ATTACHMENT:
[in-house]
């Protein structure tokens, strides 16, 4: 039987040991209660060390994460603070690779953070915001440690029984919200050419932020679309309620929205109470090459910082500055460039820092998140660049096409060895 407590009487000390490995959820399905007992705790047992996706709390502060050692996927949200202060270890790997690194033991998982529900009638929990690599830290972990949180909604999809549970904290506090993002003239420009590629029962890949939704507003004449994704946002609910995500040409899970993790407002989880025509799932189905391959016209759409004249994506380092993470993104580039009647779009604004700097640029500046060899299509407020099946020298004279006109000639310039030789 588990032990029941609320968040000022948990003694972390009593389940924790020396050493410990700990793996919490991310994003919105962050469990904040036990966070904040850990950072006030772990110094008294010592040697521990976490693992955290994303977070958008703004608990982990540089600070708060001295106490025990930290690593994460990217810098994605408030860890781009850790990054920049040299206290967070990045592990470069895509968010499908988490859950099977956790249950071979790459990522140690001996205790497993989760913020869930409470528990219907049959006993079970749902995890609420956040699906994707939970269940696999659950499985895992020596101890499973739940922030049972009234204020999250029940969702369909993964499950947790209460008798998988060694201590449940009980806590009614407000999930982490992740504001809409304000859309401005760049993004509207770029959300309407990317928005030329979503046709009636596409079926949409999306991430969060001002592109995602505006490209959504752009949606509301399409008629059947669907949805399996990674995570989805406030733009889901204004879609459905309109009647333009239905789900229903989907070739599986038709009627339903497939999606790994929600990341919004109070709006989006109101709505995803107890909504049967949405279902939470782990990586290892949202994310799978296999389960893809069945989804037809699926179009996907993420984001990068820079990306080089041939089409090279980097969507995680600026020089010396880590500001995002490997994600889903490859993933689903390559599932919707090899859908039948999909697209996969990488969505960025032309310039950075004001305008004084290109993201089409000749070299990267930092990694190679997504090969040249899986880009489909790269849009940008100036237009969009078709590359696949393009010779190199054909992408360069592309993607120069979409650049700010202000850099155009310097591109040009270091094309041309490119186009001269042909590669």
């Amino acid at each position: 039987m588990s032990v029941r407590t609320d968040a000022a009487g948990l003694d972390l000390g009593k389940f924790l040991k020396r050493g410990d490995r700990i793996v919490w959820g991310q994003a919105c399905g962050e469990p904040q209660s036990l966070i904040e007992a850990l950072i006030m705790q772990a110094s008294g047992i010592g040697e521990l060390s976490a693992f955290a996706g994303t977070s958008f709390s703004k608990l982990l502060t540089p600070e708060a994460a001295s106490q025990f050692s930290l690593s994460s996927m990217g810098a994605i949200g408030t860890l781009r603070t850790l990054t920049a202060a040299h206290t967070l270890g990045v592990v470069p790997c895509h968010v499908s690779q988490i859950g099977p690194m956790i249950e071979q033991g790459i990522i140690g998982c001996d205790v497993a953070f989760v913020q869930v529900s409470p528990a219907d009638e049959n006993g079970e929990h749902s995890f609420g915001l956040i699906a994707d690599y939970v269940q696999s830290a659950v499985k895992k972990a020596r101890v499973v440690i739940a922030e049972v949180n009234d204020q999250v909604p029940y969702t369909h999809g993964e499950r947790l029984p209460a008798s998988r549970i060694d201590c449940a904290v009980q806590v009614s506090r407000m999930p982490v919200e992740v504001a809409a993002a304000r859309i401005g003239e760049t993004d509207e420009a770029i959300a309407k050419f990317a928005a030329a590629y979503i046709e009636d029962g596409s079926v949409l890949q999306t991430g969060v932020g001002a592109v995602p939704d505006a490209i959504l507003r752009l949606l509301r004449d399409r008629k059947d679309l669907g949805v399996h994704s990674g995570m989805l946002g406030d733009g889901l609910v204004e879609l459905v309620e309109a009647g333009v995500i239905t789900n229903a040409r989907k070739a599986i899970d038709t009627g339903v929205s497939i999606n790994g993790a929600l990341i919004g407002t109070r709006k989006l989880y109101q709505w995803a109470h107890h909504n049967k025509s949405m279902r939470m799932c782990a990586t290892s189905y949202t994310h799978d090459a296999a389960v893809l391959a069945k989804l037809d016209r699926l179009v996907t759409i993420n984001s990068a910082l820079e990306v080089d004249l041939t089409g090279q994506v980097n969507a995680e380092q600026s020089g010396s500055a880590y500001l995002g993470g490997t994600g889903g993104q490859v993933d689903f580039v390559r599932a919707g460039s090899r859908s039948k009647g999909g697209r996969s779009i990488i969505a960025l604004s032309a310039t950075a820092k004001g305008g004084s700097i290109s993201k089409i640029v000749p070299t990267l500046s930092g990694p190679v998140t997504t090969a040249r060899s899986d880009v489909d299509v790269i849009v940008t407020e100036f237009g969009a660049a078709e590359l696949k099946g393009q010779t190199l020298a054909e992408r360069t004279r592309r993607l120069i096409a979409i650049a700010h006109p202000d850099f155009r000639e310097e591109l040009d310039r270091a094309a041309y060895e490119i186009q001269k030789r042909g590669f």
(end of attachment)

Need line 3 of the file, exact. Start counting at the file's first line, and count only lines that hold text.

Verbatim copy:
């Amino acid at each position: 039987m588990s032990v029941r407590t609320d968040a000022a009487g948990l003694d972390l000390g009593k389940f924790l040991k020396r050493g410990d490995r700990i793996v919490w959820g991310q994003a919105c399905g962050e469990p904040q209660s036990l966070i904040e007992a850990l950072i006030m705790q772990a110094s008294g047992i010592g040697e521990l060390s976490a693992f955290a996706g994303t977070s958008f709390s703004k608990l982990l502060t540089p600070e708060a994460a001295s106490q025990f050692s930290l690593s994460s996927m990217g810098a994605i949200g408030t860890l781009r603070t850790l990054t920049a202060a040299h206290t967070l270890g990045v592990v470069p790997c895509h968010v499908s690779q988490i859950g099977p690194m956790i249950e071979q033991g790459i990522i140690g998982c001996d205790v497993a953070f989760v913020q869930v529900s409470p528990a219907d009638e049959n006993g079970e929990h749902s995890f609420g915001l956040i699906a994707d690599y939970v269940q696999s830290a659950v499985k895992k972990a020596r101890v499973v440690i739940a922030e049972v949180n009234d204020q999250v909604p029940y969702t369909h999809g993964e499950r947790l029984p209460a008798s998988r549970i060694d201590c449940a904290v009980q806590v009614s506090r407000m999930p982490v919200e992740v504001a809409a993002a304000r859309i401005g003239e760049t993004d509207e420009a770029i959300a309407k050419f990317a928005a030329a590629y979503i046709e009636d029962g596409s079926v949409l890949q999306t991430g969060v932020g001002a592109v995602p939704d505006a490209i959504l507003r752009l949606l509301r004449d399409r008629k059947d679309l669907g949805v399996h994704s990674g995570m989805l946002g406030d733009g889901l609910v204004e879609l459905v309620e309109a009647g333009v995500i239905t789900n229903a040409r989907k070739a599986i899970d038709t009627g339903v929205s497939i999606n790994g993790a929600l990341i919004g407002t109070r709006k989006l989880y109101q709505w995803a109470h107890h909504n049967k025509s949405m279902r939470m799932c782990a990586t290892s189905y949202t994310h799978d090459a296999a389960v893809l391959a069945k989804l037809d016209r699926l179009v996907t759409i993420n984001s990068a910082l820079e990306v080089d004249l041939t089409g090279q994506v980097n969507a995680e380092q600026s020089g010396s500055a880590y500001l995002g993470g490997t994600g889903g993104q490859v993933d689903f580039v390559r599932a919707g460039s090899r859908s039948k009647g999909g697209r996969s779009i990488i969505a960025l604004s032309a310039t950075a820092k004001g305008g004084s700097i290109s993201k089409i640029v000749p070299t990267l500046s930092g990694p190679v998140t997504t090969a040249r060899s899986d880009v489909d299509v790269i849009v940008t407020e100036f237009g969009a660049a078709e590359l696949k099946g393009q010779t190199l020298a054909e992408r360069t004279r592309r993607l120069i096409a979409i650049a700010h006109p202000d850099f155009r000639e310097e591109l040009d310039r270091a094309a041309y060895e490119i186009q001269k030789r042909g590669f």